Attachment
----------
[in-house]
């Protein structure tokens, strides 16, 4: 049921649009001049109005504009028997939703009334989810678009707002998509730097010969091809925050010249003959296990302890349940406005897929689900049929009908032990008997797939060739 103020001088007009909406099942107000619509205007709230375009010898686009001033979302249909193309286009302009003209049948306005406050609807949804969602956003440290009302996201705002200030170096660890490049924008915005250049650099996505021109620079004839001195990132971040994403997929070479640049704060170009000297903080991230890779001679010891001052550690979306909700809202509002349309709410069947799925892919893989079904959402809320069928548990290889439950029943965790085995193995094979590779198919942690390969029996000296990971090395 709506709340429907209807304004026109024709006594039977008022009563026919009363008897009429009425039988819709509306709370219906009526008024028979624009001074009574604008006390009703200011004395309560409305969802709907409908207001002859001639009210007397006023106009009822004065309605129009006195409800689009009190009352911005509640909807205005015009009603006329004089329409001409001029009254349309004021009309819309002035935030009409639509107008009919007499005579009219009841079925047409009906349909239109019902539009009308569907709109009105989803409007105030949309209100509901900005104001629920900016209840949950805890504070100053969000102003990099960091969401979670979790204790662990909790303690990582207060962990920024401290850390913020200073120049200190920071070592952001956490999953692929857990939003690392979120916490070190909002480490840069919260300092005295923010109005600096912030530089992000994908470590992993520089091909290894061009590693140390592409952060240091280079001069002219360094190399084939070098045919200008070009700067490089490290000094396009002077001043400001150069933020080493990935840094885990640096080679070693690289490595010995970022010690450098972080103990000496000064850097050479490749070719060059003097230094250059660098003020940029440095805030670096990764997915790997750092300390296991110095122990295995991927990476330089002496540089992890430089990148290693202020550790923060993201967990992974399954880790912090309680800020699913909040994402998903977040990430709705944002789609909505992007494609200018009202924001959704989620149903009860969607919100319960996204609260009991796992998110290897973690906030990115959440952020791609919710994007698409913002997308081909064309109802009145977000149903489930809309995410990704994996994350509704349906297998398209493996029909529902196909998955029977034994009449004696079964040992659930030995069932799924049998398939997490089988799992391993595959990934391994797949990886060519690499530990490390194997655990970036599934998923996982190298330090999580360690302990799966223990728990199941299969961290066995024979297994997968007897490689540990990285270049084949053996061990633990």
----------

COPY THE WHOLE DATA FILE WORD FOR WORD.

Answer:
[in-house]
């Protein structure tokens, strides 16, 4: 049921649009001049109005504009028997939703009334989810678009707002998509730097010969091809925050010249003959296990302890349940406005897929689900049929009908032990008997797939060739 103020001088007009909406099942107000619509205007709230375009010898686009001033979302249909193309286009302009003209049948306005406050609807949804969602956003440290009302996201705002200030170096660890490049924008915005250049650099996505021109620079004839001195990132971040994403997929070479640049704060170009000297903080991230890779001679010891001052550690979306909700809202509002349309709410069947799925892919893989079904959402809320069928548990290889439950029943965790085995193995094979590779198919942690390969029996000296990971090395 709506709340429907209807304004026109024709006594039977008022009563026919009363008897009429009425039988819709509306709370219906009526008024028979624009001074009574604008006390009703200011004395309560409305969802709907409908207001002859001639009210007397006023106009009822004065309605129009006195409800689009009190009352911005509640909807205005015009009603006329004089329409001409001029009254349309004021009309819309002035935030009409639509107008009919007499005579009219009841079925047409009906349909239109019902539009009308569907709109009105989803409007105030949309209100509901900005104001629920900016209840949950805890504070100053969000102003990099960091969401979670979790204790662990909790303690990582207060962990920024401290850390913020200073120049200190920071070592952001956490999953692929857990939003690392979120916490070190909002480490840069919260300092005295923010109005600096912030530089992000994908470590992993520089091909290894061009590693140390592409952060240091280079001069002219360094190399084939070098045919200008070009700067490089490290000094396009002077001043400001150069933020080493990935840094885990640096080679070693690289490595010995970022010690450098972080103990000496000064850097050479490749070719060059003097230094250059660098003020940029440095805030670096990764997915790997750092300390296991110095122990295995991927990476330089002496540089992890430089990148290693202020550790923060993201967990992974399954880790912090309680800020699913909040994402998903977040990430709705944002789609909505992007494609200018009202924001959704989620149903009860969607919100319960996204609260009991796992998110290897973690906030990115959440952020791609919710994007698409913002997308081909064309109802009145977000149903489930809309995410990704994996994350509704349906297998398209493996029909529902196909998955029977034994009449004696079964040992659930030995069932799924049998398939997490089988799992391993595959990934391994797949990886060519690499530990490390194997655990970036599934998923996982190298330090999580360690302990799966223990728990199941299969961290066995024979297994997968007897490689540990990285270049084949053996061990633990």